That’s one way to get the locals fired up about the Super Bowl. For the PiPress, Ryan Faircloth writes: “Light-rail service along the Metro Transit Blue Line and a section of the Green Line will serve only Super Bowl LII ticket holders on Feb. 4. Twin Cities residents not attending the Super Bowl won’t have access to the Blue Line and stops along the Green Line from Stadium Village to U.S. Bank Stadium in Minneapolis. Metro Transit will charge Super Bowl ticket holders $30 for a ‘gameday pass’ to board the rail to U.S. Bank Stadium, while regular transit users will be directed to replacement buses operating along each light-rail line.”
An election nobody will dispute. At Sports Illustrated Daniel Rapaport writes, “The Diamondbacks’ Torey Lovullo and the Twins’ Paul Molitor were awarded Baseball Writers Association of America’s Manager of the Year award. … Molitor guided the Twins to an 85-77 record and an improbable postseason run after winning just 59 games in 2016. The Twins entered the season with paltry expectations and were sellers at the trade deadline, yet played well down the stretch to earn the AL’s second Wild Card spot.”
A dip in production, but not prices. According to an AP story, “Profits are expected to remain steady for Minnesota corn and soybean farmers despite a slight production dip in 2017. A U.S. Department of Agriculture report estimates that the state’s corn production will be 1.45 billion bushels, a 6 percent decrease from last year. Yields are expected to average about 190 bushels per acre, a decrease of three bushels from last year. The department predicts the state’s soybean production will be 373 million bushels, down 4 percent from last year. Yields are projected to be about 46 bushels per acre, six bushels below 2016 numbers.” More Dicamba drift?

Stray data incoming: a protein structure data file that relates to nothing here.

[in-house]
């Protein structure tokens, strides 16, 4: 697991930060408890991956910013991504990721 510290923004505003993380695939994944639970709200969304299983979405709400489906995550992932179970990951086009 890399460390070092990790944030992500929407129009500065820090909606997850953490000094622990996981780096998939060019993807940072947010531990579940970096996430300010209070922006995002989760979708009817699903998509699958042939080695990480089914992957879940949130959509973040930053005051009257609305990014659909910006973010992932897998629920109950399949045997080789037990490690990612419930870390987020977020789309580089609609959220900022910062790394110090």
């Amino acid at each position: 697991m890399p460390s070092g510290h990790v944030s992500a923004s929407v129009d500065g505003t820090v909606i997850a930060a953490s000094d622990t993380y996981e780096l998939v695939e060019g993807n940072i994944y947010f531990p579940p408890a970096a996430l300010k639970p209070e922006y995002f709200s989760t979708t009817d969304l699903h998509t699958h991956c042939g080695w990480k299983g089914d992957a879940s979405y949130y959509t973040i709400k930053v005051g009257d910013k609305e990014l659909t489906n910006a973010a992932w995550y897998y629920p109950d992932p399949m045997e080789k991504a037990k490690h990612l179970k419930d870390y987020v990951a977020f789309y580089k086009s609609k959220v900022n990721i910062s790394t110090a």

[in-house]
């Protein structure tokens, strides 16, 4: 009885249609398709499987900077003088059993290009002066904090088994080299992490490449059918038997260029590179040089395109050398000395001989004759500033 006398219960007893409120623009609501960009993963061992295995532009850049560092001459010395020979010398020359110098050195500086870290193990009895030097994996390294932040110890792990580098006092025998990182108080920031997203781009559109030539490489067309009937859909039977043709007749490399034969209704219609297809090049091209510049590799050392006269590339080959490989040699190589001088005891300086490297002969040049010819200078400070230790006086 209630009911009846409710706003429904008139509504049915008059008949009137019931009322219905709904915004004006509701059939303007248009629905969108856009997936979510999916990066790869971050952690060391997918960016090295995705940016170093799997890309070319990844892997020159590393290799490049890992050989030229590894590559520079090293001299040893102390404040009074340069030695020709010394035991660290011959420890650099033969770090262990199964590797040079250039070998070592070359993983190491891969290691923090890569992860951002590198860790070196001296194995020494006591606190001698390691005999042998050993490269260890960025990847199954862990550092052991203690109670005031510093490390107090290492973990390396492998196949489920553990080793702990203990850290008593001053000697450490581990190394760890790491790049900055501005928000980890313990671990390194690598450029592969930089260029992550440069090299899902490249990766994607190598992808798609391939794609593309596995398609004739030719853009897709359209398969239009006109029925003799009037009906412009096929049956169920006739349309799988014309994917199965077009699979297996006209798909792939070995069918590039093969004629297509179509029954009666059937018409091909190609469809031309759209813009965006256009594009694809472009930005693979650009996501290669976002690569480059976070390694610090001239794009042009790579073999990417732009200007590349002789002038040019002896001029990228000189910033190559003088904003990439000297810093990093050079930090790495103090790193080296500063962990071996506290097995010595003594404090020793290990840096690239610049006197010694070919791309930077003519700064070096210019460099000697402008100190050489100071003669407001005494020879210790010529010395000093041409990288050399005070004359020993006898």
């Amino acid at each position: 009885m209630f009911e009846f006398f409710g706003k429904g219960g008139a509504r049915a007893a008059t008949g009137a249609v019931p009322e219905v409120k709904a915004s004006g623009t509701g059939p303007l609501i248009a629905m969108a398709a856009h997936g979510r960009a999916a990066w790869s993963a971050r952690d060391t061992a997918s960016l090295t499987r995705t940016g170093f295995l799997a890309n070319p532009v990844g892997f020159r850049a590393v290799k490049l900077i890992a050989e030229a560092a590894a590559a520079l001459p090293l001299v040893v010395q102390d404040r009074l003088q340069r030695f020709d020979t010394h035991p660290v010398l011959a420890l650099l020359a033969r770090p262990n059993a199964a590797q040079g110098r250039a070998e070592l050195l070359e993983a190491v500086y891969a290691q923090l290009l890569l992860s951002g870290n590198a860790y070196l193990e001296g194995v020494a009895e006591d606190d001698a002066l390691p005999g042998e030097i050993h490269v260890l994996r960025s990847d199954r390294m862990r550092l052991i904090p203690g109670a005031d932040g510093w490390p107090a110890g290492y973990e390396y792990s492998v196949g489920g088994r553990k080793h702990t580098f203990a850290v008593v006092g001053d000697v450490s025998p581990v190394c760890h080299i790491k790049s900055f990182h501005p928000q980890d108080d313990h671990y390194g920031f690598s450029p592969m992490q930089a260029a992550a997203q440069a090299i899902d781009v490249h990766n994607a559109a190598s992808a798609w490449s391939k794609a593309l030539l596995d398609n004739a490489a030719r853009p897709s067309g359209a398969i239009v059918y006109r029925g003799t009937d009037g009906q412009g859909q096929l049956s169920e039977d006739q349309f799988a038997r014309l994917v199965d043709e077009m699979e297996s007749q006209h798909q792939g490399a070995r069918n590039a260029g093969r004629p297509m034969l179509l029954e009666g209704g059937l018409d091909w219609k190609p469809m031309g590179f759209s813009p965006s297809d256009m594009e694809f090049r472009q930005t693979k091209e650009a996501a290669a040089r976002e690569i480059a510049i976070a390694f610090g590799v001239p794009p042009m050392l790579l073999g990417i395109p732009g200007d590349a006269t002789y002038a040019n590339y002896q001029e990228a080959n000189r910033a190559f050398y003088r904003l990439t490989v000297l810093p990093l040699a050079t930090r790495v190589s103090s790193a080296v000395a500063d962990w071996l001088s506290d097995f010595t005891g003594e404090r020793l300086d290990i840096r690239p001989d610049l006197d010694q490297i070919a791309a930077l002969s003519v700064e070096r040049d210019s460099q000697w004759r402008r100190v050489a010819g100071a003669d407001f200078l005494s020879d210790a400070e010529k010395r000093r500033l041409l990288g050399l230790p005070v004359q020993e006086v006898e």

In other harvest news, Sam Cook at the Duluth News Tribune writes: “Preliminary figures indicate that Minnesota’s statewide deer harvest through the second weekend of the firearms season is up 10 percent from last year, Minnesota Department of Natural Resources officials said. In Zone 1, across Northeastern Minnesota, total firearms harvest was up 25 percent. In Zone 2, which covers the majority of the state and runs from Canada to Iowa, harvest was up 6 percent. Registrations in Zone 3, in southeastern Minnesota, were down 12 percent. Minnesota firearms hunters registered 145,054 deer through Sunday, nine days into Minnesota’s 16-day season.”
Court to hear teacher tenure lawsuit. The Pioneer Press’ Christopher Magan writes: “The Minnesota Supreme Court will decide if a lawsuit challenging the constitutionality of the state’s teachers union protections should move forward. The Supreme Court announced Tuesday it had agreed to hear the case brought by Tiffini Flynn Forslund and three other Minnesota parents. … Forslund’s lawsuit alleges Minnesota’s system of seniority-based layoffs and union protections for teachers are an important factor in the state’s academic achievement gap between students of color and their white classmates. The lawsuit claims these rules result in many minority students attending failing schools with bad teachers.”
Sales up, profits down. A story at KIMT-TV in southern Minnesota says, “Each year, the Minnesota State Auditor’s Office report how city-owned liquor stores are doing with their sales and profits. According to the report, 228 municipal stores saw record-high sales. However, profits were down by more than 8-percent from 2015 to 2016.”
So they’re turning their backs on “beautiful clean coal”? At Midwest Energy News, Frank Jossi writes, “The largest solar project ever built to serve a Minnesota school district began producing energy last week. The Farmington public school district’s 3.1 megawatt (MW) project places photovoltaic panels on the rooftops of several buildings. The first project to go live is the 715 kilowatt, 2,200 panel installation on the roof of Dodge Middle School, with more buildings to follow. Once fully completed next year, the project will be one of the biggest rooftop solar photovoltaic installations ever built in Minnesota by a government entity. The initiative represents an increasing investment in solar energy by a growing number of schools in the state.”